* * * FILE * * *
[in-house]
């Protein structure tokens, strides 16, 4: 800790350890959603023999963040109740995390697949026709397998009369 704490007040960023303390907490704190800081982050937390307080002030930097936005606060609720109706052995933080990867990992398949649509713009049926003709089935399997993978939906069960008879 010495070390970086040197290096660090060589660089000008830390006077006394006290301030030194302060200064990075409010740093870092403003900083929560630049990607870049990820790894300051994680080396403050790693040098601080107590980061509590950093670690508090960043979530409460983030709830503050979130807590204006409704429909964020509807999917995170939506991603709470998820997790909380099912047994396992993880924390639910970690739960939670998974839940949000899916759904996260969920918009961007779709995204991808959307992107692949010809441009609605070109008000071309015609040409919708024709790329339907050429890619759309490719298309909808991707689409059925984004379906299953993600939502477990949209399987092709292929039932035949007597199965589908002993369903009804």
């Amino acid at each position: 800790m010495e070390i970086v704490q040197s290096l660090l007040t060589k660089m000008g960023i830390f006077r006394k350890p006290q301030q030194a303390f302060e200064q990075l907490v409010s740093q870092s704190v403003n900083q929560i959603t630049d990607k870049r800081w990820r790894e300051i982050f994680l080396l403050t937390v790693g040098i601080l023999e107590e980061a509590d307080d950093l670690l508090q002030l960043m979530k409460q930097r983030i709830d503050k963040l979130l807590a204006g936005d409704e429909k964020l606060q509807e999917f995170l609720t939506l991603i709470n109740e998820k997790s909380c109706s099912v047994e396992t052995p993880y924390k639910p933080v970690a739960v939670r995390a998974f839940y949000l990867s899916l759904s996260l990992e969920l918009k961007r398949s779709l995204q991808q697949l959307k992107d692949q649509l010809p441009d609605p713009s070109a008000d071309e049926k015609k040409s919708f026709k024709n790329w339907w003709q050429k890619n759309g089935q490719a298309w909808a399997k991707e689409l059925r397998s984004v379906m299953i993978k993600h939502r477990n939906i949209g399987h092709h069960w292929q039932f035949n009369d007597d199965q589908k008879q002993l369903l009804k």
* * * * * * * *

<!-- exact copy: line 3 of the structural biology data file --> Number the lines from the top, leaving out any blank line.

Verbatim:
């Amino acid at each position: 800790m010495e070390i970086v704490q040197s290096l660090l007040t060589k660089m000008g960023i830390f006077r006394k350890p006290q301030q030194a303390f302060e200064q990075l907490v409010s740093q870092s704190v403003n900083q929560i959603t630049d990607k870049r800081w990820r790894e300051i982050f994680l080396l403050t937390v790693g040098i601080l023999e107590e980061a509590d307080d950093l670690l508090q002030l960043m979530k409460q930097r983030i709830d503050k963040l979130l807590a204006g936005d409704e429909k964020l606060q509807e999917f995170l609720t939506l991603i709470n109740e998820k997790s909380c109706s099912v047994e396992t052995p993880y924390k639910p933080v970690a739960v939670r995390a998974f839940y949000l990867s899916l759904s996260l990992e969920l918009k961007r398949s779709l995204q991808q697949l959307k992107d692949q649509l010809p441009d609605p713009s070109a008000d071309e049926k015609k040409s919708f026709k024709n790329w339907w003709q050429k890619n759309g089935q490719a298309w909808a399997k991707e689409l059925r397998s984004v379906m299953i993978k993600h939502r477990n939906i949209g399987h092709h069960w292929q039932f035949n009369d007597d199965q589908k008879q002993l369903l009804k």